CS 760  Machine Learning
Homework 2
Due Monday, March 15, 2009
125 points
Inducing Decision Trees  ID3
In this homework you will investigate Quinlan's ID3 learning algorithm
(described in Mitchell's Chapter 3). Your assignment has four parts.
First, you will implement ID3, including a (possibly stochastic) pruning algorithm.
Second, you will run some experiments with ID3.
Third, you will implement and evaluate an ensemble method called random forests.
Fourth, you will plot results in ROC and recallprecision curves.
It is acceptable to look at the Java code available from
WEKA.
However, it is not acceptable to share code
with current or former cs760 students (be sure
that you have read the Academic Misconduct policy on the class homepage).
Part 1: Implementing ID3
Implement the algorithm in Mitchell's Table 3.1, augmenting it as explained below.
You should also implement the method discussed in Section 3.7.2 for
handling continuous features
(some additional comments on this);
you need not deal with
hierarchical features on this homework.
If your HW0 dataset has features with lots of possible values (say more than 10),
your code should make N Booleanvalued features out of such features
(see the course notes). The datasets we used for grading will
not have more than 10 possible values.
Part 1a: Handling Additional Splitting Functions
The crucial step in the ID3 algorithm involves choosing which feature to use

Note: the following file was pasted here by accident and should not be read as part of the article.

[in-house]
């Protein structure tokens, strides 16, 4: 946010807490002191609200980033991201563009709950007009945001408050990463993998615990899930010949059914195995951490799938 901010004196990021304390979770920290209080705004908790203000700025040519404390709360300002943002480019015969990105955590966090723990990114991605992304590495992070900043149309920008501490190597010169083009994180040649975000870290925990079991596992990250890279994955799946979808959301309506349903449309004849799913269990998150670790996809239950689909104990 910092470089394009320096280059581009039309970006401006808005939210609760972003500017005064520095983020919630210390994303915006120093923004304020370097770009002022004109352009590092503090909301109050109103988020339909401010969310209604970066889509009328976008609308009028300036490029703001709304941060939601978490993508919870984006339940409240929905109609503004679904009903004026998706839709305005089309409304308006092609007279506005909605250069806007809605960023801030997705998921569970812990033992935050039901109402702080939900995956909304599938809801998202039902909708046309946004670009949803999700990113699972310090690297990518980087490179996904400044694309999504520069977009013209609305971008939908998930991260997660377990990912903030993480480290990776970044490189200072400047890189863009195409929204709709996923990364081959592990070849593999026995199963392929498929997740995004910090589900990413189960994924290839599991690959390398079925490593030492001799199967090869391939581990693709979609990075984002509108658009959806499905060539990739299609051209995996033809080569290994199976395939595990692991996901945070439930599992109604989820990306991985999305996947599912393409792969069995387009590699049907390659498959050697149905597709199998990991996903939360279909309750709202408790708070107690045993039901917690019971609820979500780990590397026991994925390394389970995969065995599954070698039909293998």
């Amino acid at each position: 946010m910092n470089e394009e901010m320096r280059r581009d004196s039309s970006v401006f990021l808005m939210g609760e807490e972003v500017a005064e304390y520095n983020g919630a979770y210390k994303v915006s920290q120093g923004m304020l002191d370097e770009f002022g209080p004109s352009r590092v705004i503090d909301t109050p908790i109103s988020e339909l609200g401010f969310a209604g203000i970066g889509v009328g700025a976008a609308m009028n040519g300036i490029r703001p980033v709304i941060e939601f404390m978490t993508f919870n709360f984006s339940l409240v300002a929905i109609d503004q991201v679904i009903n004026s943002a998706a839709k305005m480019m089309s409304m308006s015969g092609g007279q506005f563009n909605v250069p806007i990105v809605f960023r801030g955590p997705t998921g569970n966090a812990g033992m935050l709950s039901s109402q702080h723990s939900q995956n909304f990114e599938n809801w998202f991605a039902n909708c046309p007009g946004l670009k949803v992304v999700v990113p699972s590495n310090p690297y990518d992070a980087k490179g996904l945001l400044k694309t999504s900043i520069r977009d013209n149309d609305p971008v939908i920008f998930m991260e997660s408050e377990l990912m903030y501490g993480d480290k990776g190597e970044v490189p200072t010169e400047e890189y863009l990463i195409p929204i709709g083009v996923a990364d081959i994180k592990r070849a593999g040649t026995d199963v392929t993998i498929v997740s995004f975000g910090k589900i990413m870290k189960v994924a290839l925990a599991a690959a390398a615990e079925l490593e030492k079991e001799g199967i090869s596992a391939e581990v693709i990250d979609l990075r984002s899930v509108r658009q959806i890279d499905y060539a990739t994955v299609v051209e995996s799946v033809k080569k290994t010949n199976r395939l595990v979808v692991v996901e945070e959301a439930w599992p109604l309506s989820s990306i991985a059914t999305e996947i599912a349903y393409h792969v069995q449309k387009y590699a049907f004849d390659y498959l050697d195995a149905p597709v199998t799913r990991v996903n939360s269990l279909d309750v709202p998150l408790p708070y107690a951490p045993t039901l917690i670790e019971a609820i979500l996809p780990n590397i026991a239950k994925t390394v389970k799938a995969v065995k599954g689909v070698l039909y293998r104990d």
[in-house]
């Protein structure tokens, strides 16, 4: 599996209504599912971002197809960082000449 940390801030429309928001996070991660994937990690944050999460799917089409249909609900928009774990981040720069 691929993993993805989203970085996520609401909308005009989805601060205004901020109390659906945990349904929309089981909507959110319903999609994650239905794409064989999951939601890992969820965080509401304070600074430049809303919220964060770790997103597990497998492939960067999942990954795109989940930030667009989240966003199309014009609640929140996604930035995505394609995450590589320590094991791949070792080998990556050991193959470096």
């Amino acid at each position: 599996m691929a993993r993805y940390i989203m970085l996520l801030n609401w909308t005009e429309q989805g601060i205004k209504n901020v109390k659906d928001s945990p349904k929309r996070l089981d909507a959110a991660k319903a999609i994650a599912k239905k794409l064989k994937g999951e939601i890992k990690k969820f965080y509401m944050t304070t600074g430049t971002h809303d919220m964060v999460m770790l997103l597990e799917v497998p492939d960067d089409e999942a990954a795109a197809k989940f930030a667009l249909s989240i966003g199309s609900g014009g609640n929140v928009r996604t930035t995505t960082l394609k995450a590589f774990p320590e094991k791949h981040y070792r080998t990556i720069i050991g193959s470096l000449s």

as the next node in the decision tree. Besides using Quinlan's info_gain
measure (Equation 3.4), implement one or more alternatives for use as experimental
controls:
 random
 (uniformly) randomly choosing one of the remaining features
 accuracy
(This one is optional, but you might want to experiment with it  note, though, that
no extra credit will be given for experimenting with this featureselection method)

choosing the feature that has the least errors on the
current set of examples, where "impure" leaf nodes use
the majority category to "model" their data
(e.g., if 40 positive and 10 negatives
follow the left branch and 15 positives and 35 negatives
follow the right branch, then "guessing the majority"
will produce 25 total errors  10 on the left branch and
15 on the right branch)
You should implement a function called
RUN_ID3(String namesFile, String trainsetFile, String splittingFunction),
whose arguments are, in order, the file describing the examples,
the trainset to use, and the splitting function to use.
(one of: info_gain, random, accuracy).